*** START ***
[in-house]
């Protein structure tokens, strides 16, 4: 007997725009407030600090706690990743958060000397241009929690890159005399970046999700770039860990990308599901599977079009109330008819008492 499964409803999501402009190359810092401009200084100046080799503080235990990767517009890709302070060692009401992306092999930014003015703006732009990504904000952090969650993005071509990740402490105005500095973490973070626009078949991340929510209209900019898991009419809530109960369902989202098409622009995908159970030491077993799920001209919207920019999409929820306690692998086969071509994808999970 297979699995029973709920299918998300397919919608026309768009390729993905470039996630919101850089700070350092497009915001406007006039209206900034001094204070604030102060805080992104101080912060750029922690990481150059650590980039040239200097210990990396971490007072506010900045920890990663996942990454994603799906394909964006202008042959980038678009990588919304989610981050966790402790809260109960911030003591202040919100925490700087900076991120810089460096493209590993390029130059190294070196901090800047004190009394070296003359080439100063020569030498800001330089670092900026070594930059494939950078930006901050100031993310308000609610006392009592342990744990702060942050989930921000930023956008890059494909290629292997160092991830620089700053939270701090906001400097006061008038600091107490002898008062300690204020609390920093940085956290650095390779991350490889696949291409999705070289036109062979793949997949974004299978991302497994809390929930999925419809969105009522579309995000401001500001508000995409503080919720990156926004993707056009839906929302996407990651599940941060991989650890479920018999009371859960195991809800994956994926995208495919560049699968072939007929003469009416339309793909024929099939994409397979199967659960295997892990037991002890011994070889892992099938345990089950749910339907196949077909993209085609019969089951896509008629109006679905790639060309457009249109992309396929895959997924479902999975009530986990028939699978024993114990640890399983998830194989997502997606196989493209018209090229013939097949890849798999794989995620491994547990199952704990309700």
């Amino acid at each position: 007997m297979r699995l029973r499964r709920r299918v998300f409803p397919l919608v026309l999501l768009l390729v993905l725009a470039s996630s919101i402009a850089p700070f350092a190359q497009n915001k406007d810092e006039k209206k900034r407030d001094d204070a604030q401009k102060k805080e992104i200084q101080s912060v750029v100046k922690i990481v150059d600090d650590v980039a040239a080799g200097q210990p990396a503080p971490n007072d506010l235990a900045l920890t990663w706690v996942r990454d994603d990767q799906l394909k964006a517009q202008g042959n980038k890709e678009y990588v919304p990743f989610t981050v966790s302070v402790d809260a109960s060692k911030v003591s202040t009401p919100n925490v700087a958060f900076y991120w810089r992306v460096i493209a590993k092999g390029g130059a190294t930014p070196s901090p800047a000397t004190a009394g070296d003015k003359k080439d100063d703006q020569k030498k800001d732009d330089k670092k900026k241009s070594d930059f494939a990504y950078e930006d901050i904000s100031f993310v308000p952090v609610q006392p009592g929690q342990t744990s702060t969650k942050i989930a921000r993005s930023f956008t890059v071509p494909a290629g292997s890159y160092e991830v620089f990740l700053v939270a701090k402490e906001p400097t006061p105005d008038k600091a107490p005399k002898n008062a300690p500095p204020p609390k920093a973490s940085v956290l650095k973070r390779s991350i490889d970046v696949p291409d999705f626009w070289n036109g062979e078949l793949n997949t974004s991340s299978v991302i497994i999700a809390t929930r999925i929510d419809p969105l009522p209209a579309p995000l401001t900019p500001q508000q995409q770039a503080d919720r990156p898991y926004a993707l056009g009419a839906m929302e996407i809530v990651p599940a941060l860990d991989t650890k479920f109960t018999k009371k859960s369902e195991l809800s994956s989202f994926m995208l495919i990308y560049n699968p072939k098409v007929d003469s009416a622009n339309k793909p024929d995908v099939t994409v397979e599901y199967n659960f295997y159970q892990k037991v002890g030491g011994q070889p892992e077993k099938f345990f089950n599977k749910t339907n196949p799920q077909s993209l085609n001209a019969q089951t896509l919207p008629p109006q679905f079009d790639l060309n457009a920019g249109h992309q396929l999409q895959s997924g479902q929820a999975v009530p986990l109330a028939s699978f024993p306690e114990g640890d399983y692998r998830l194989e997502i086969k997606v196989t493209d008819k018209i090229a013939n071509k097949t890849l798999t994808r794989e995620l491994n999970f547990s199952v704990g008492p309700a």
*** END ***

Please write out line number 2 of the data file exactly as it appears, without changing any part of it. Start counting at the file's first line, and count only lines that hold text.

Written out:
């Protein structure tokens, strides 16, 4: 007997725009407030600090706690990743958060000397241009929690890159005399970046999700770039860990990308599901599977079009109330008819008492 499964409803999501402009190359810092401009200084100046080799503080235990990767517009890709302070060692009401992306092999930014003015703006732009990504904000952090969650993005071509990740402490105005500095973490973070626009078949991340929510209209900019898991009419809530109960369902989202098409622009995908159970030491077993799920001209919207920019999409929820306690692998086969071509994808999970 297979699995029973709920299918998300397919919608026309768009390729993905470039996630919101850089700070350092497009915001406007006039209206900034001094204070604030102060805080992104101080912060750029922690990481150059650590980039040239200097210990990396971490007072506010900045920890990663996942990454994603799906394909964006202008042959980038678009990588919304989610981050966790402790809260109960911030003591202040919100925490700087900076991120810089460096493209590993390029130059190294070196901090800047004190009394070296003359080439100063020569030498800001330089670092900026070594930059494939950078930006901050100031993310308000609610006392009592342990744990702060942050989930921000930023956008890059494909290629292997160092991830620089700053939270701090906001400097006061008038600091107490002898008062300690204020609390920093940085956290650095390779991350490889696949291409999705070289036109062979793949997949974004299978991302497994809390929930999925419809969105009522579309995000401001500001508000995409503080919720990156926004993707056009839906929302996407990651599940941060991989650890479920018999009371859960195991809800994956994926995208495919560049699968072939007929003469009416339309793909024929099939994409397979199967659960295997892990037991002890011994070889892992099938345990089950749910339907196949077909993209085609019969089951896509008629109006679905790639060309457009249109992309396929895959997924479902999975009530986990028939699978024993114990640890399983998830194989997502997606196989493209018209090229013939097949890849798999794989995620491994547990199952704990309700």